Preoperative autologous blood donation, where blood is donated and stored preoperatively and then administered if required postoperatively, was used widely prior to elective surgery, particularly in the USA. However, disadvantages include the potential exacerbation of preoperative anaemia and risks associated with interval reinfusion. There is also significant cost and wastage, since less than half of the preoperative blood collected is used.24 The technique is now rarely used, but may be indicated in select cases, such as patients with multiple red cell antibodies where compatible donor blood may not be available.

Optimising patients for surgery

Preoperative optimisation of anaemia requires early identification and treatment. A full (complete) blood count should be requested at the time patients are scheduled for knee arthroplasty, with renal function and group and save (type and screen).25 Iron studies and markers of inflammation, such as C-reactive protein, should also be included if Hb measurements are below 130 g/L in both men and women. If iron studies are normal, preoperative anaemia requires further investigation, and interventions to optimise anaemia should commence at diagnosis. Significant increases in Hb can be obtained within 4 weeks, and there is no required minimum time between commencing iron or other therapy, and surgery.18

An additional scenario to consider is when patients have adequate iron stores to support erythropoiesis and are therefore not anaemic preoperatively but have low iron stores that restrict the ability to restore Hb concentration after surgical blood losses (table 1). Patients with low iron stores may therefore benefit from iron supplementation prior to surgery in the absence of anaemia, and iron studies may be appropriate for all preoperative patients.9

There is no agreed Hb threshold to proceed with surgery and decisions must take into account the clinical urgency of a procedure, particularly in the case of periprosthetic fractures or infection. The lower the preoperative Hb, the higher the risk of perioperative transfusion.8 The goal is to correct reversible causes of anaemia prior to elective surgery, acknowledging that it may not be possible to achieve a preoperative Hb greater than 130 g/L in all patients. Correcting anaemia with preoperative transfusion is not recommended and can be detrimental to outcomes.9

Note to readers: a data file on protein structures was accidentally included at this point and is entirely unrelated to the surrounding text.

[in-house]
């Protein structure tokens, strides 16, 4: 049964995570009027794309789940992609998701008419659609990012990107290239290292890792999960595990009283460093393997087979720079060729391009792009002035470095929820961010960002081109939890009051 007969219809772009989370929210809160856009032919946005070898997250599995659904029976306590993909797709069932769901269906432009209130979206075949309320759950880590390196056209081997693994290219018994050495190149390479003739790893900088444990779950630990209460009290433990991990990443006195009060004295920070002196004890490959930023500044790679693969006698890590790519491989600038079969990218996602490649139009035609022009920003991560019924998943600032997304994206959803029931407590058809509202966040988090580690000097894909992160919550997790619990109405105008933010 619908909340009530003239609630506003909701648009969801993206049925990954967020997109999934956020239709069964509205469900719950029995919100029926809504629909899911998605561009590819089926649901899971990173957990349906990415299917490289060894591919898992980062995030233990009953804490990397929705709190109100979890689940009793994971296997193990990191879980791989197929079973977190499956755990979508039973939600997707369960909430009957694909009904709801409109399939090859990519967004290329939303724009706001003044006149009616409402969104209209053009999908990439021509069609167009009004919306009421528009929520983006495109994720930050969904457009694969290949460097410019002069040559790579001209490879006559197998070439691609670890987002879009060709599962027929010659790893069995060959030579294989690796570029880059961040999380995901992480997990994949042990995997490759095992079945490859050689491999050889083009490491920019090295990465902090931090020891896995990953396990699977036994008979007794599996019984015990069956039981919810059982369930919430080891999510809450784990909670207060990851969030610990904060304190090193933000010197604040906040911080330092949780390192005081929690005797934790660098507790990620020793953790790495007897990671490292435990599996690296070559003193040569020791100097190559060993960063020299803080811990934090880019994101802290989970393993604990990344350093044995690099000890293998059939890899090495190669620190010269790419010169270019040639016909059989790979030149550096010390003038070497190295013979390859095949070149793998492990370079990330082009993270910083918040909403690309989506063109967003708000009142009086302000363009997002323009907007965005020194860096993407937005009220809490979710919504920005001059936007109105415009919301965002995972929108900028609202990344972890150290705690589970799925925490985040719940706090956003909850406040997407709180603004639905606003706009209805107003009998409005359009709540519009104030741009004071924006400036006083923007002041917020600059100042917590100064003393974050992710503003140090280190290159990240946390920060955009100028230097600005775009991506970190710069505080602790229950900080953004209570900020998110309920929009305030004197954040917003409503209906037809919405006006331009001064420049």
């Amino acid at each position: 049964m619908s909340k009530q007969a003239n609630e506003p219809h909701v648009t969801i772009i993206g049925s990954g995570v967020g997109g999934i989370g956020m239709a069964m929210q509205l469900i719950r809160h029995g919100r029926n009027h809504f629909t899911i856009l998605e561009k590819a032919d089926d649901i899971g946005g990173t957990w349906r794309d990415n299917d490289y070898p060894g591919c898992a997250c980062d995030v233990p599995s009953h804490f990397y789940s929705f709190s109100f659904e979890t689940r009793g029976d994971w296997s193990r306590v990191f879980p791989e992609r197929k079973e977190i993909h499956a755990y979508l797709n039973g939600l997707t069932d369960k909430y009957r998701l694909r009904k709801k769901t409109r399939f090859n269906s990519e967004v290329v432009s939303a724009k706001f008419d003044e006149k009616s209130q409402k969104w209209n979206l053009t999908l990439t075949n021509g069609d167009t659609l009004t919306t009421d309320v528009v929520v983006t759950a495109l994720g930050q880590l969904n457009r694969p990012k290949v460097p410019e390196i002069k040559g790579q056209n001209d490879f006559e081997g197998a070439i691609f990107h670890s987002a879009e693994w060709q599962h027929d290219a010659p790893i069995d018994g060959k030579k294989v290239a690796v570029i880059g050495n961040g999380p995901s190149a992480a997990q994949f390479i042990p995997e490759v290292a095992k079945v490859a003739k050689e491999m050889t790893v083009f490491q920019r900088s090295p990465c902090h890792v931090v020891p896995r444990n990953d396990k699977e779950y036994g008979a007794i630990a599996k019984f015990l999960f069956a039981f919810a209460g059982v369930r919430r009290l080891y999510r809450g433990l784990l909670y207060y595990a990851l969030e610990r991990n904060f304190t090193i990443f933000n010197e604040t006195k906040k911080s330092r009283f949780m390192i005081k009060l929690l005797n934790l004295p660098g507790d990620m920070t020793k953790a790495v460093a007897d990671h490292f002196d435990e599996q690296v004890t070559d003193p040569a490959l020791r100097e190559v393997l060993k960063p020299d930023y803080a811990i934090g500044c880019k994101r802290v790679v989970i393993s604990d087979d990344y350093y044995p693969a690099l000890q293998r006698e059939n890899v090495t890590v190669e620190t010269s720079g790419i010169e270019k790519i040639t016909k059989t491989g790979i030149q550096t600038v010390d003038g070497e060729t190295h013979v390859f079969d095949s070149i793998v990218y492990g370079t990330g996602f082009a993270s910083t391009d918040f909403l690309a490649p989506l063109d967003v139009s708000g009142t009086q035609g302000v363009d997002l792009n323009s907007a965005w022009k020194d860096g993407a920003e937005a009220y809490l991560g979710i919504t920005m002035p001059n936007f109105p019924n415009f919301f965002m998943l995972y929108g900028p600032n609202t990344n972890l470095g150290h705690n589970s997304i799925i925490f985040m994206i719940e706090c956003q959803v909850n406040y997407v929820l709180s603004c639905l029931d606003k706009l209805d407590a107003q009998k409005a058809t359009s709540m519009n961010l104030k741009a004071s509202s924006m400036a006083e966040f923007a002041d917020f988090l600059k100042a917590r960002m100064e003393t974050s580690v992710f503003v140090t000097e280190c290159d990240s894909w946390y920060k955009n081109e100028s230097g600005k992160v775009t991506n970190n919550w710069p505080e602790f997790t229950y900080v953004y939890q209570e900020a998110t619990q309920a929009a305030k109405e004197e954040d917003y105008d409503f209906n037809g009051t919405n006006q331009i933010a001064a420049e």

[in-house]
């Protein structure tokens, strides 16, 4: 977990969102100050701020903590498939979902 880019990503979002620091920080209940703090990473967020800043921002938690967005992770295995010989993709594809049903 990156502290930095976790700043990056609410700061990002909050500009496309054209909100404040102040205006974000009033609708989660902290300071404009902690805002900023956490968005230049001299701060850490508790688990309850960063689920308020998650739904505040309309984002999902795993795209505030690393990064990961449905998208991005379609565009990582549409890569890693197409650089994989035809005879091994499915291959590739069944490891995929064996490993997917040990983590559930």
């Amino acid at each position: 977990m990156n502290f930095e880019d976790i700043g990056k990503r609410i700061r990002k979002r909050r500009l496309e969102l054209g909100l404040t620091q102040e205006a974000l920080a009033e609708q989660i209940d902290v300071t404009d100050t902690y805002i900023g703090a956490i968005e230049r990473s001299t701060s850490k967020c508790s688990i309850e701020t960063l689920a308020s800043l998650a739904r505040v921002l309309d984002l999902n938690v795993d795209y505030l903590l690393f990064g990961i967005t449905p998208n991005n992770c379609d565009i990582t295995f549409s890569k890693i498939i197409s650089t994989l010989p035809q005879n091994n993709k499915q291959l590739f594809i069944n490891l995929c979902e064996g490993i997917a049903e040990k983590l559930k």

Preoperative management of antiplatelet agents and anticoagulants

A significant proportion of patients who undergo knee arthroplasty may take antiplatelet agents to modify cardiovascular and cerebrovascular risk, and anticoagulant agents to modify thromboembolic risk where indications include atrial fibrillation, previous thromboembolic events and prosthetic heart valves. Perioperative management of these agents is patient specific and must balance the risk of haemorrhage with the risk of thromboembolic events. Management decisions may require input from the patient, surgeon, physician and anaesthetist.

Antiplatelet agents

Antiplatelet agents inhibit platelet aggregation and thrombus formation. Most agents irreversibly bind platelet receptors, which means their action lasts the lifetime of a platelet, typically up to 10 days. It therefore takes approximately 7 days after drug cessation before platelet function is restored.

Aspirin withdrawal precedes up to 10% of acute cardiovascular events,26 and stopping aspirin 7 days prior to surgery in patients with high cardiovascular risk significantly increases the 30-day risk of major cardiovascular event from 1.8% to 9%.27 Individual studies have not identified differences in the rate of thromboembolic or bleeding events when comparing preoperative aspirin cessation or continuation.28 However, a meta-analysis concluded that continuing aspirin results in a 1.5 times increase in the risk of bleeding complications, but does not increase the number of bleeding complications that require medical intervention.26 Consensus guidelines recommend continuing aspirin monotherapy for knee arthroplasty surgery,29 30 and this strategy still allows for the use of neuroaxial anaesthesia.31 There is currently insufficient evidence to guide management of ADP receptor antagonist monotherapy, such as clopidogrel.29

An increasing number of patients are prescribed dual antiplatelet therapy after a cardiac event or coronary revascularisation. Dual antiplatelet therapy consists of aspirin and an ADP receptor antagonist. Current guidance is to stop the ADP receptor antagonist 7 days preoperatively and to continue aspirin monotherapy.29 30

Warfarin

Warfarin inhibits the synthesis of vitamin K dependent procoagulation factors and has a half-life of approximately 36 hours. In the acute setting, warfarin can be reversed with intravenous phytomenadione or prothrombin complex, and in the elective setting, warfarin must be stopped 5 days before surgery to normalise laboratory tests of coagulation.29 Treatment options include stopping warfarin 5 days prior to surgery with or without treatment dose bridging heparin.